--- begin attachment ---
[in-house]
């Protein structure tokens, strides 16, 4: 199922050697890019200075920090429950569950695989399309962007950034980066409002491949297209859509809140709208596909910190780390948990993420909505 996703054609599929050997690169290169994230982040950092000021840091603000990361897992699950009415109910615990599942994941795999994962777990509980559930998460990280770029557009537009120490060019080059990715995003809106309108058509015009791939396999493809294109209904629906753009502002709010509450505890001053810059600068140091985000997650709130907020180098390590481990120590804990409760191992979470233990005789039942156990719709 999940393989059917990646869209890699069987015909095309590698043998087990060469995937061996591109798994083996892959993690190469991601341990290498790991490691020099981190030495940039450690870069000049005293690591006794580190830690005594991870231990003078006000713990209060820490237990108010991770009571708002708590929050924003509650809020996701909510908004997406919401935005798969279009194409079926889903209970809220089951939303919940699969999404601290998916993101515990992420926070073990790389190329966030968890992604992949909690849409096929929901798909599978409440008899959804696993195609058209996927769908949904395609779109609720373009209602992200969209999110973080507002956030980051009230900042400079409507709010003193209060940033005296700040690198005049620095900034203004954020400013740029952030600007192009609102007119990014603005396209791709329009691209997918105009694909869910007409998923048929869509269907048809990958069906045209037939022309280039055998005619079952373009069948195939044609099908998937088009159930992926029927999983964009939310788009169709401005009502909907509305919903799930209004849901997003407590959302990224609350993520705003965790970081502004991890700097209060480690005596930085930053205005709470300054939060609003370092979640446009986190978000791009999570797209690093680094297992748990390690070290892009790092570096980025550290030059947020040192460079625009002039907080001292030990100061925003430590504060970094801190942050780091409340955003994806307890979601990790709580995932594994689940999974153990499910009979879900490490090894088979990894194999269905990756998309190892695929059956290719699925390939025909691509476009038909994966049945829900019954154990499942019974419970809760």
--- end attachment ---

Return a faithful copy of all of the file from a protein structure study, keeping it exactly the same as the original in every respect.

[in-house]
């Protein structure tokens, strides 16, 4: 199922050697890019200075920090429950569950695989399309962007950034980066409002491949297209859509809140709208596909910190780390948990993420909505 996703054609599929050997690169290169994230982040950092000021840091603000990361897992699950009415109910615990599942994941795999994962777990509980559930998460990280770029557009537009120490060019080059990715995003809106309108058509015009791939396999493809294109209904629906753009502002709010509450505890001053810059600068140091985000997650709130907020180098390590481990120590804990409760191992979470233990005789039942156990719709 999940393989059917990646869209890699069987015909095309590698043998087990060469995937061996591109798994083996892959993690190469991601341990290498790991490691020099981190030495940039450690870069000049005293690591006794580190830690005594991870231990003078006000713990209060820490237990108010991770009571708002708590929050924003509650809020996701909510908004997406919401935005798969279009194409079926889903209970809220089951939303919940699969999404601290998916993101515990992420926070073990790389190329966030968890992604992949909690849409096929929901798909599978409440008899959804696993195609058209996927769908949904395609779109609720373009209602992200969209999110973080507002956030980051009230900042400079409507709010003193209060940033005296700040690198005049620095900034203004954020400013740029952030600007192009609102007119990014603005396209791709329009691209997918105009694909869910007409998923048929869509269907048809990958069906045209037939022309280039055998005619079952373009069948195939044609099908998937088009159930992926029927999983964009939310788009169709401005009502909907509305919903799930209004849901997003407590959302990224609350993520705003965790970081502004991890700097209060480690005596930085930053205005709470300054939060609003370092979640446009986190978000791009999570797209690093680094297992748990390690070290892009790092570096980025550290030059947020040192460079625009002039907080001292030990100061925003430590504060970094801190942050780091409340955003994806307890979601990790709580995932594994689940999974153990499910009979879900490490090894088979990894194999269905990756998309190892695929059956290719699925390939025909691509476009038909994966049945829900019954154990499942019974419970809760």